St. Paul Mercury Insurance Company, Appellant, v. the Underwriters at Lloyds of London, England, Appellee, 365 F.2d 659 (10th Cir. 1966)Annotate this Case
James W. Shepherd, Oklahoma City, Okl. (Foliart, Shepherd, McPherren & Mills, Oklahoma City, Okl., of counsel, on the brief), for appellant.
Clayton B. Pierce, Oklahoma City, Okl., for appellee.
Before PHILLIPS, PICKETT and SETH, Circuit Judges.
SETH, Circuit Judge.
This is an action between two insurance companies each of which had issued a policy covering John W. Bennett for the same automobile liability loss. The plaintiff-appellant, St. Paul Mercury Insurance Company, satisfied judgments in part, settled suits against the insured, and incurred expenses in defending him. It here seeks to recover from Underwriters at Lloyds of London, England, the appellee, the sums so paid or to have the amounts prorated between the two companies.
A third company defended the initial litigation against Bennett but it discharged its liability as a primary insurer by paying its policy limit in partial satisfaction of a judgment against Bennett.
The trial court found in favor of appellee, holding that it did not have to participate in the loss. Appellant then took this appeal.
The record shows that John W. Bennett, while driving a car owned by his employer, McAlester Fuel Company, had a collision with a car driven by Gilbert Whetstone causing injuries to the occupants of the Whetstone car. Bennett was the defendant in a series of suits by the injured Whetstones and by an occupant with him in the company car. Three insurance policies by separate companies covered Bennett's operation of the company car:
(1) St. Paul Mercury Insurance Company, the appellant, had issued a policy to Bennett which described the personal car of Bennett, and also covered his operation of cars not owned by him.
(2) Liberty Mutual Insurance Company had issued a policy to McAlester Fuel Company which included Bennett as an additional insured. This company defended the Willa Dean Whetstone suit against Bennett and paid the full amount of its coverage to satisfy in part the judgment then rendered against Bennett. This company is not a party to this suit.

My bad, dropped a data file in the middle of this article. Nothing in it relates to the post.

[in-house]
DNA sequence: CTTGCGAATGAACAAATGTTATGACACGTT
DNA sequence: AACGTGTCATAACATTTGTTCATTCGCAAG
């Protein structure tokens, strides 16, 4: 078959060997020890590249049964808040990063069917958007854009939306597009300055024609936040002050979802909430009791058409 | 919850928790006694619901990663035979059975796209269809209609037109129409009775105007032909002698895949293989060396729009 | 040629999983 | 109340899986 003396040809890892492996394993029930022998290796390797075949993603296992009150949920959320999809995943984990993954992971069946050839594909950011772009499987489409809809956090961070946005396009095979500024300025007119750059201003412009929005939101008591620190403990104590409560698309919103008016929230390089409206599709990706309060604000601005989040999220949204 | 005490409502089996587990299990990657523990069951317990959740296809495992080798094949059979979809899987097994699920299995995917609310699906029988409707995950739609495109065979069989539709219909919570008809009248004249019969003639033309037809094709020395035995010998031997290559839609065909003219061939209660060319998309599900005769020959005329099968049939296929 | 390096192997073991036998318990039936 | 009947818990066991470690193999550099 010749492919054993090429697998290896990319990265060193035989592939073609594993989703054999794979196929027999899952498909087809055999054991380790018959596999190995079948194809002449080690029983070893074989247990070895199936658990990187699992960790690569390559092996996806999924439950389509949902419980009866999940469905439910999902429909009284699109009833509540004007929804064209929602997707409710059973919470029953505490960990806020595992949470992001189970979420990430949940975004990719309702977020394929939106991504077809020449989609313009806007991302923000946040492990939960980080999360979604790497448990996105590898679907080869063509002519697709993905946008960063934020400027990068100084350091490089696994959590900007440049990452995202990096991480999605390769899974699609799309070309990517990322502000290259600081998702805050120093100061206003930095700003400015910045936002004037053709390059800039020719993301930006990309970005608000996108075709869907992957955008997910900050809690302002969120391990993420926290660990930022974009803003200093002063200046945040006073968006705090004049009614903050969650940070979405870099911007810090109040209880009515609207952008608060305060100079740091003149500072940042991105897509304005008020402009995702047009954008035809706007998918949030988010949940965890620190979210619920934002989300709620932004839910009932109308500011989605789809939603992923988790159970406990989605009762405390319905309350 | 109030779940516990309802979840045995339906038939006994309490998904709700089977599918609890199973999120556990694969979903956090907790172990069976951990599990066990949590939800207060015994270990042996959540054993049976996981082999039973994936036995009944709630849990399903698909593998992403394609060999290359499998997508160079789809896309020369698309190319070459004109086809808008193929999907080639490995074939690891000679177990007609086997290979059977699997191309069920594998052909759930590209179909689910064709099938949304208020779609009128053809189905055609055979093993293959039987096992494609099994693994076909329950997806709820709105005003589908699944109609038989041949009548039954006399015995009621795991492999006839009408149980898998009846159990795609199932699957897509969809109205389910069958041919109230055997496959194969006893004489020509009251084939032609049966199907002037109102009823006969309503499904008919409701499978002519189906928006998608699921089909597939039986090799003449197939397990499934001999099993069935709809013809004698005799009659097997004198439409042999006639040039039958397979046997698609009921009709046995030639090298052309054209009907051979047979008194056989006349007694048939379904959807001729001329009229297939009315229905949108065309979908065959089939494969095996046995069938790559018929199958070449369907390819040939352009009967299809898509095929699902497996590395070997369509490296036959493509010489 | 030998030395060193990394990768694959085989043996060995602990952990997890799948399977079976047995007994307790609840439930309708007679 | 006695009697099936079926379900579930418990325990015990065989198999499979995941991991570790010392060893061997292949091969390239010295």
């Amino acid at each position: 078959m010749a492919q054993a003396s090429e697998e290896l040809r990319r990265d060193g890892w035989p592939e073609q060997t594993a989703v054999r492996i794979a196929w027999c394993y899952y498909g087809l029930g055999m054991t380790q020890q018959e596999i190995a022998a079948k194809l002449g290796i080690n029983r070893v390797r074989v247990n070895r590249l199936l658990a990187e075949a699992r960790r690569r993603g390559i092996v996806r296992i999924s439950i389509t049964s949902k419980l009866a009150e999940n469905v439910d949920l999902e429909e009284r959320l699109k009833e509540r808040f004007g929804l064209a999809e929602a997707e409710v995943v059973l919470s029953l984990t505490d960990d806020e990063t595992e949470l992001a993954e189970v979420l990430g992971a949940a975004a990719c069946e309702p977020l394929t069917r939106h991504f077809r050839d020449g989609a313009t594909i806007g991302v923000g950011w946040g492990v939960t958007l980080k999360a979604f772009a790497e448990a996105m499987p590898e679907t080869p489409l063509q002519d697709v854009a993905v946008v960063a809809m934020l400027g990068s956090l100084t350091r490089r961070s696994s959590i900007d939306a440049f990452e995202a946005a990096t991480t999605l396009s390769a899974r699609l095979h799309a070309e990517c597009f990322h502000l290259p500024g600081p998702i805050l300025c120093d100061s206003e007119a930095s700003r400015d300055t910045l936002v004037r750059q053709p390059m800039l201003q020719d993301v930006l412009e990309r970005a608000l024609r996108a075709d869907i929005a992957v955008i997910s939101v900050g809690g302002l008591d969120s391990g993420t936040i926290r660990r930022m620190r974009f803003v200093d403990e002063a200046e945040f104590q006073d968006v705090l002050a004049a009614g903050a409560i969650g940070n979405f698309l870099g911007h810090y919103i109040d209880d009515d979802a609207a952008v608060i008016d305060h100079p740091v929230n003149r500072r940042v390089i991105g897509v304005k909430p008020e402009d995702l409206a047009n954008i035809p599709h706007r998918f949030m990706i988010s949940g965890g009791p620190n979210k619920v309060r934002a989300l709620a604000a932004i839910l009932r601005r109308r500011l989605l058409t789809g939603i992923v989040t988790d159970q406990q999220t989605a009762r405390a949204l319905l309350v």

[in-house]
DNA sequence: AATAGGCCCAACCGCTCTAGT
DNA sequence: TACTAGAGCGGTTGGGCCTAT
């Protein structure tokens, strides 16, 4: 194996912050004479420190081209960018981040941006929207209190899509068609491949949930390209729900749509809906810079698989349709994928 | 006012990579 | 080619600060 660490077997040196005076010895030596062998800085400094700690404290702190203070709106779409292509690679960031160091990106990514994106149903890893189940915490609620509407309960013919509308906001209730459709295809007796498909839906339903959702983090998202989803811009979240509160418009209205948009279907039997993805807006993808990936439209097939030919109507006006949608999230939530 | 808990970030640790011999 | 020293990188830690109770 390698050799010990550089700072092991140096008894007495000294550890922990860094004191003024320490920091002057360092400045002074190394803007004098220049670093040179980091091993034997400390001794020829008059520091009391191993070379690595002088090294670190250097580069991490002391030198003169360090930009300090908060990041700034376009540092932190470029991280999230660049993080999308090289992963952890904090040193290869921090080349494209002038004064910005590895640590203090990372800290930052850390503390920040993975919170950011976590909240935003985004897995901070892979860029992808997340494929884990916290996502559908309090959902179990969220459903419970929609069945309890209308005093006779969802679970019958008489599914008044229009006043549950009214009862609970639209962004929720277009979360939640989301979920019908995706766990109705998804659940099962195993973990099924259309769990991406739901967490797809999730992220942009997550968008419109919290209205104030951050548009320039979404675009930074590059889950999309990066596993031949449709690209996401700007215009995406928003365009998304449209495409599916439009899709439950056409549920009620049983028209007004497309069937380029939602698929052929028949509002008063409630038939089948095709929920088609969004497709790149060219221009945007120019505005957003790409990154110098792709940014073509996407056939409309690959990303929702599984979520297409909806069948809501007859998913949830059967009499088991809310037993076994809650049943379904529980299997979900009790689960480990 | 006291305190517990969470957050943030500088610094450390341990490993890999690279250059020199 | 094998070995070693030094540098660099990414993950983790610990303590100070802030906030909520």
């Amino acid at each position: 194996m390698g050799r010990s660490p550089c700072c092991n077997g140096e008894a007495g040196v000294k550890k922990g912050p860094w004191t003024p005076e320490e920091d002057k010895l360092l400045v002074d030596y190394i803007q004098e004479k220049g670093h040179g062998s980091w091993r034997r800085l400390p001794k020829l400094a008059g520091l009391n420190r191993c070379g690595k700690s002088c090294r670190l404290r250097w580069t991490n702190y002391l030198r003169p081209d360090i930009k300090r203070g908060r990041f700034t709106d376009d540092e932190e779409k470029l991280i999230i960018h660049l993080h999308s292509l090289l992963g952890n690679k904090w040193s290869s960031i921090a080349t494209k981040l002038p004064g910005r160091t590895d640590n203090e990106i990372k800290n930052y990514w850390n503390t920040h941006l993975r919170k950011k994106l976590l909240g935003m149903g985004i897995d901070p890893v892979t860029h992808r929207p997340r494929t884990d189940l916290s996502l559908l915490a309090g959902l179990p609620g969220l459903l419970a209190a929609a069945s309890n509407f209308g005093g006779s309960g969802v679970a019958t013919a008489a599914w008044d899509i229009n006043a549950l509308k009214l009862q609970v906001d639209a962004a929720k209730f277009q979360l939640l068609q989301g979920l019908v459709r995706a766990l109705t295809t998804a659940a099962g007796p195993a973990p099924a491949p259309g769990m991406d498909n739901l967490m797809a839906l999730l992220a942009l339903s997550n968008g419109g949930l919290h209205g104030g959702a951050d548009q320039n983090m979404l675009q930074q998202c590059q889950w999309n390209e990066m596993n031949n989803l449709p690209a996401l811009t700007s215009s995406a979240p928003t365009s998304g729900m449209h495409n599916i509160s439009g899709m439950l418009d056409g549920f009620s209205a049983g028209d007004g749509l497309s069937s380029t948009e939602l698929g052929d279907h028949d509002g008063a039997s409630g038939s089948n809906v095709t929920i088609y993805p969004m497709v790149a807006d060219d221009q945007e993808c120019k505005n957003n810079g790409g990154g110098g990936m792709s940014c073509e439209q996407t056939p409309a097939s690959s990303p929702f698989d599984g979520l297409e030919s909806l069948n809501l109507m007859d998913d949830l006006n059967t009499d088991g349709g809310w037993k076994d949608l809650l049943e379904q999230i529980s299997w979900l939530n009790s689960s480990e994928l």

(3) The third company involved, and the defendant-appellee here, is The Underwriters at Lloyds of London, England. This group had also issued a policy to McAlester Fuel Company to cover losses above the coverage of primary insurance and under $125,000.00; and another separate similar policy to cover losses between $125,000.00 and $525,000.00.
The suit by Willa Dean Whetstone, the initial against Bennett, was defended by Liberty Mutual, as mentioned above, and St. Paul Mercury paid part of the judgment. St. Paul Mercury also defended the later suits above Liberty's limits and paid some $20,618.77 in settling these claims and in defending them. During these proceedings Lloyds took the position that it was not an insurer of Bennett. This position was litigated in a garnishment proceeding and this court in Whetstone v. Orion Insurance Co., 302 F.2d 15 (10th Cir.), held that Lloyds was an insurer of Bennett. This holding came after the above payments were made by St. Paul Mercury.
St. Paul Mercury in this action against Lloyds asserts that either the Lloyds' policies cover the entire amount above the Liberty Mutual coverage, or that both the policies of St. Paul and of Lloyds are excess insurance and the loss should be apportioned between them. The trial court gave judgment for the defendant Lloyds on the findings that only the Lloyds policy was for excess coverage; that the St. Paul policy covered Bennett for the operation of the non-owned automobile; that the St. Paul policy was "other insurance" under the Lloyds' policy, and the amounts St. Paul paid were within its policy limits. No choice of law issues are raised by the parties and the submission has been on the basis that the pertinent general rules of insurance law apply. No locally applicable particular variations have been presented.